Living authors like Kate Mosse and Philip Pullman are worried because as Britain exits the EU, protections have changed. “Authors and publishers fear that changing the rules could mean that cheap international editions of a book would pour into the UK, eroding the money authors could make from a domestic sale.” – The Guardian (UK)
Tags: Art, UK, Eu, Britain, Words, Philip Pullman, Kate Mosse, 06.10.21


How Historical Fiction Became Literary Again

For decades, the literary world disdained historical fiction. “It has been seen as its own fusty fashion, relentlessly uncontemporary and easy to caricature, filled with mothballed characters who wear costumes rather than clothes, use words like ‘Prithee!’ while having modern-day thoughts, and occasionally encounter villains immediately recognizable by their yellow teeth or suspicious smell. What light could such novels possibly shed on the present day?” Ask Hilary Mantel. – The New York Times ...
Tags: Art, Words, Hilary Mantel, Prithee, 06.13.21


Brandon Taylor On Escaping The ‘Hermetic Severity’ Of His Booker-Nominated First Novel

Taylor’s Real Life hit many “best of” lists for 2020, and a collection of loosely linked short stories comes out this month. “My most formative early reading was the Bible, which haunts me still, and the first author I loved was Pat Conroy, because the lyrical language of The Prince of Tides sounded so much like the Bible. I tried to imitate that intensity when I started writing, and then I was like, no; a lot of black writers get called raw and visceral because they write lyrically, and if I c...
Tags: Art, Words, Taylor, Pat Conroy, Brandon Taylor, 06.12.21


The New Yorker Union Is Prepared To Strike

The writers, contributors, and freelance editorial workers are prepared to produce a strike issue – or a Labor Peace issue. It all depends on how negotiations end up. – LitHub
Tags: Art, Words, 06.11.21


How English Departments Waned

The old critics used familiar terms of analysis—irony, structure, symbol . . . The new theorists traded in logocentrism, “the Other,” undecidability, “infinite paradigm of difference.” Their vocabulary reduced the audience for academic criticism. American undergraduates couldn’t understand it, but so what? – First Things
Tags: Art, Words, 06.21


Goodreads Bug Erases Book Ratings

It’s unknown how many books are affected by the bug. The number of ratings per book lost seem, without any further information, to be random. Authors took to Twitter with their worries, because for authors, the loss of reviews and ratings is in no way a simple error or a minor issue, as the platform is a powerful tool for book discoverability and promotion. –
Tags: Art, Words, 06.11.21


Princeton’s Classics Department Dropping The Latin And Greek Requirement May Not Be A Disaster After All

Graeme Wood, who studied both languages himself, talked with a Princeton professor (who did not wish to be named) who says that the department expects no drop in the actual number of students who study Latin and Greek — but that there may be majors who don’t need to learn the languages, just as not all English majors need to learn Anglo-Saxon. – The Atlantic
Tags: Art, Words, Princeton, Graeme Wood, 06.09.21


After Four Centuries, Oxford University Press Is Shutting Down Its Printing Business

“Oxford University’s right to print books was first recognised in 1586, in a decree from the Star Chamber. But the centuries-old printing history of Oxford University Press will end this summer, after the publishing house announced the last vestige of its printing arm was closing. The closure of Oxuniprint, which will take place on 27 August subject to consultation with employees, will result in the loss of 20 jobs.” – The Guardian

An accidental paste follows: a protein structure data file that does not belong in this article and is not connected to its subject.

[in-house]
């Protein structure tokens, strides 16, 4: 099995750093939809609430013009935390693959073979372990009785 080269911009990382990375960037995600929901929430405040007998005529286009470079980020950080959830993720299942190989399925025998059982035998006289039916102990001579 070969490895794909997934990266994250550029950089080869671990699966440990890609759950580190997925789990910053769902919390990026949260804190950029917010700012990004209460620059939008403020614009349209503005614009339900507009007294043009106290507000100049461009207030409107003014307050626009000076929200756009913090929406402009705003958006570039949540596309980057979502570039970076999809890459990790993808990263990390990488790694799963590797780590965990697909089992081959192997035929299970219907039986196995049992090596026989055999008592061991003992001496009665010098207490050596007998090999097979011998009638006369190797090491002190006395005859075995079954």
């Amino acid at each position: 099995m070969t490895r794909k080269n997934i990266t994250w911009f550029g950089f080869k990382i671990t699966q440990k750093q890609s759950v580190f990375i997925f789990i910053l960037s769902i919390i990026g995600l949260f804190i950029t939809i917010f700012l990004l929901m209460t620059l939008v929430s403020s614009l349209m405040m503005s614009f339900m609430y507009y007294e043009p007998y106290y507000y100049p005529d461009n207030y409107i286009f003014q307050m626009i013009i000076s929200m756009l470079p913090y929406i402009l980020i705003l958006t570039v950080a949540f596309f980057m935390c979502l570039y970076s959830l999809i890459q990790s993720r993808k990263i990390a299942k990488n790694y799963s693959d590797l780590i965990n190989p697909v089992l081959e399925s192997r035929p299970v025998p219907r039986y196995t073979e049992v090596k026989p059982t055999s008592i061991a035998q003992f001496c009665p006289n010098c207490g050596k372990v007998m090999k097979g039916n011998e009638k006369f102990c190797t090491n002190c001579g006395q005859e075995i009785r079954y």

Tags: Art, Words, Oxford University, Oxford University Press, 06.09.21


How Social Media Is Changing Lit

Complaining about other, more successful writers is one of the most popular activities on Twitter, as is devising elaborately exacting standards of correct speech and vigorously, if informally, prosecuting those who violate them. – Slate
Tags: Art, Words, 06.08.21


The Complicated Benefits Of Reading Literature

“No one now can go on insisting on the usual beneficial effects of literature without taking serious and systematic account of Currie’s arguments. Not to do so in future will count as intellectual negligence.” – Notre Dame Philosophical Review
Tags: Art, Words, Currie, 04.02.21


Staffers At ‘The New Yorker’ Threaten Strike, Picket Anna Wintour’s House

The magazine’s salaried employees formed a union three years ago and have been negotiating for higher pay (at a publication known for low wages) ever since. About 100 of them went to the street outside the Greenwich Village townhouse of Condé Nast’s global editorial director on Tuesday, carrying signs in their publication’s recognizable headline typeface reading “Fair pay now” and “You can’t eat prestige” and chanting “Bosses wear Prada, workers get nada.” (The New Yorker is the one Condé Nast ...
Tags: Art, House, Conde Nast, Prada, Words, Anna Wintour, Greenwich Village, Wintour, 06.08.21


This Is How Easy It Is To Troll Book Folk

What’s important to note about these hoaxes is that they are absolutely terrible—totally artless, not believable at all, only really a “fool me once” situation if you were born or signed up for a Twitter account yesterday. Their relative success is even more embarrassing when you consider that the targets are supposed to be readers, people who approach language actively, if not critically. – BookForum
Tags: Art, Words, 06.21


The Scholar Who Proved Homer Didn’t Exist

The Iliad and the Odyssey weren’t written by Homer, because they weren’t written at all. They were products of an oral tradition, performed by generations of anonymous Greek bards who gradually shaped them into the epics we know today. – The New Yorker
Tags: Art, Words, 06.07.21


Folks Have Been Looking For A Gender-Neutral English Pronoun For A Long Time Now

“Even though people did not … personally identify as nonbinary in the way we understand it today (though some identified as ‘neuter’), neutral pronouns existed — as did an understanding that the language we had to describe gender was insufficient. … English speakers have proposed 200 to 250 pronouns since the 1780s. Although most petered out almost immediately after their introduction, a few took on lives of their own.” – The Atlantic
Tags: Art, Words, 06.04.21